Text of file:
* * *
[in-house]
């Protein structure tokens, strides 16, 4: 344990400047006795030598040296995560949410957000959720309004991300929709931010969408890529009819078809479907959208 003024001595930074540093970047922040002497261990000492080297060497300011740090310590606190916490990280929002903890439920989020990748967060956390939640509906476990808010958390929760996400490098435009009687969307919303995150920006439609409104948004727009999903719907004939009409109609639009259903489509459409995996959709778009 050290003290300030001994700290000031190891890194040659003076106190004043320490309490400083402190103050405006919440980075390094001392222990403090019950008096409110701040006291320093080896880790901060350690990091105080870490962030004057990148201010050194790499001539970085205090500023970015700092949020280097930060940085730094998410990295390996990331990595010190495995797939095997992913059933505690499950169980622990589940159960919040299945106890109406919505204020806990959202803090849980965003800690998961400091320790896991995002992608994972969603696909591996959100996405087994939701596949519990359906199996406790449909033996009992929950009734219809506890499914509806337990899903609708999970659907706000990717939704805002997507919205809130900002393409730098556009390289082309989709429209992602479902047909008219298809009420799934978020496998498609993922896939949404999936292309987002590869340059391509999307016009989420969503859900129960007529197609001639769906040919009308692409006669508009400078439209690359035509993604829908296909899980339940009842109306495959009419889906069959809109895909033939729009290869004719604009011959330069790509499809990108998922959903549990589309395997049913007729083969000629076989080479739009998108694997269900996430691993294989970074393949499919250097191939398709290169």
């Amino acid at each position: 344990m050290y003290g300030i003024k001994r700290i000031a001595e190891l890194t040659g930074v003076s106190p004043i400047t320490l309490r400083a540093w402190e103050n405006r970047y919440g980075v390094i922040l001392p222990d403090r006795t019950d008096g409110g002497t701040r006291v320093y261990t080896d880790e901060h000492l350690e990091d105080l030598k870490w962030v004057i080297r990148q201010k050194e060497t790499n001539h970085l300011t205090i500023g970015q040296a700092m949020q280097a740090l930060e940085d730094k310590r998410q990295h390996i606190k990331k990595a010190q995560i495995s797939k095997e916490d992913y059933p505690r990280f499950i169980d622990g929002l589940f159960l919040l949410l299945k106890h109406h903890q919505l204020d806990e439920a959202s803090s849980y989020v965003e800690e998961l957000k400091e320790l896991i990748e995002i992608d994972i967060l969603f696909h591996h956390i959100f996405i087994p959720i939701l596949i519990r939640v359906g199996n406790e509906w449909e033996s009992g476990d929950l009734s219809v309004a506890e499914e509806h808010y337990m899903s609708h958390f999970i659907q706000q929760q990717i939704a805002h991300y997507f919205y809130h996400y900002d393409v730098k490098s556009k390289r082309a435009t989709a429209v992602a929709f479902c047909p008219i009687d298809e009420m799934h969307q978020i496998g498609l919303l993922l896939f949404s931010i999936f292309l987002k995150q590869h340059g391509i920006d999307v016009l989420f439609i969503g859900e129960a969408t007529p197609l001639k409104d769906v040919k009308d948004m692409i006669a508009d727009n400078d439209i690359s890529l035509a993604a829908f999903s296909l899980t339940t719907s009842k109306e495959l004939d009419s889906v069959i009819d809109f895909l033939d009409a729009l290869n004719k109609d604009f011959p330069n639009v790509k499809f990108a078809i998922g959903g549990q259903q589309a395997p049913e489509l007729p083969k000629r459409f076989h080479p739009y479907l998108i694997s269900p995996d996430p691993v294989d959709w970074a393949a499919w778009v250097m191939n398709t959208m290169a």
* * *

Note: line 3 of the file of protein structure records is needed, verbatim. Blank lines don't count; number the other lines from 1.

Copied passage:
């Amino acid at each position: 344990m050290y003290g300030i003024k001994r700290i000031a001595e190891l890194t040659g930074v003076s106190p004043i400047t320490l309490r400083a540093w402190e103050n405006r970047y919440g980075v390094i922040l001392p222990d403090r006795t019950d008096g409110g002497t701040r006291v320093y261990t080896d880790e901060h000492l350690e990091d105080l030598k870490w962030v004057i080297r990148q201010k050194e060497t790499n001539h970085l300011t205090i500023g970015q040296a700092m949020q280097a740090l930060e940085d730094k310590r998410q990295h390996i606190k990331k990595a010190q995560i495995s797939k095997e916490d992913y059933p505690r990280f499950i169980d622990g929002l589940f159960l919040l949410l299945k106890h109406h903890q919505l204020d806990e439920a959202s803090s849980y989020v965003e800690e998961l957000k400091e320790l896991i990748e995002i992608d994972i967060l969603f696909h591996h956390i959100f996405i087994p959720i939701l596949i519990r939640v359906g199996n406790e509906w449909e033996s009992g476990d929950l009734s219809v309004a506890e499914e509806h808010y337990m899903s609708h958390f999970i659907q706000q929760q990717i939704a805002h991300y997507f919205y809130h996400y900002d393409v730098k490098s556009k390289r082309a435009t989709a429209v992602a929709f479902c047909p008219i009687d298809e009420m799934h969307q978020i496998g498609l919303l993922l896939f949404s931010i999936f292309l987002k995150q590869h340059g391509i920006d999307v016009l989420f439609i969503g859900e129960a969408t007529p197609l001639k409104d769906v040919k009308d948004m692409i006669a508009d727009n400078d439209i690359s890529l035509a993604a829908f999903s296909l899980t339940t719907s009842k109306e495959l004939d009419s889906v069959i009819d809109f895909l033939d009409a729009l290869n004719k109609d604009f011959p330069n639009v790509k499809f990108a078809i998922g959903g549990q259903q589309a395997p049913e489509l007729p083969k000629r459409f076989h080479p739009y479907l998108i694997s269900p995996d996430p691993v294989d959709w970074a393949a499919w778009v250097m191939n398709t959208m290169a």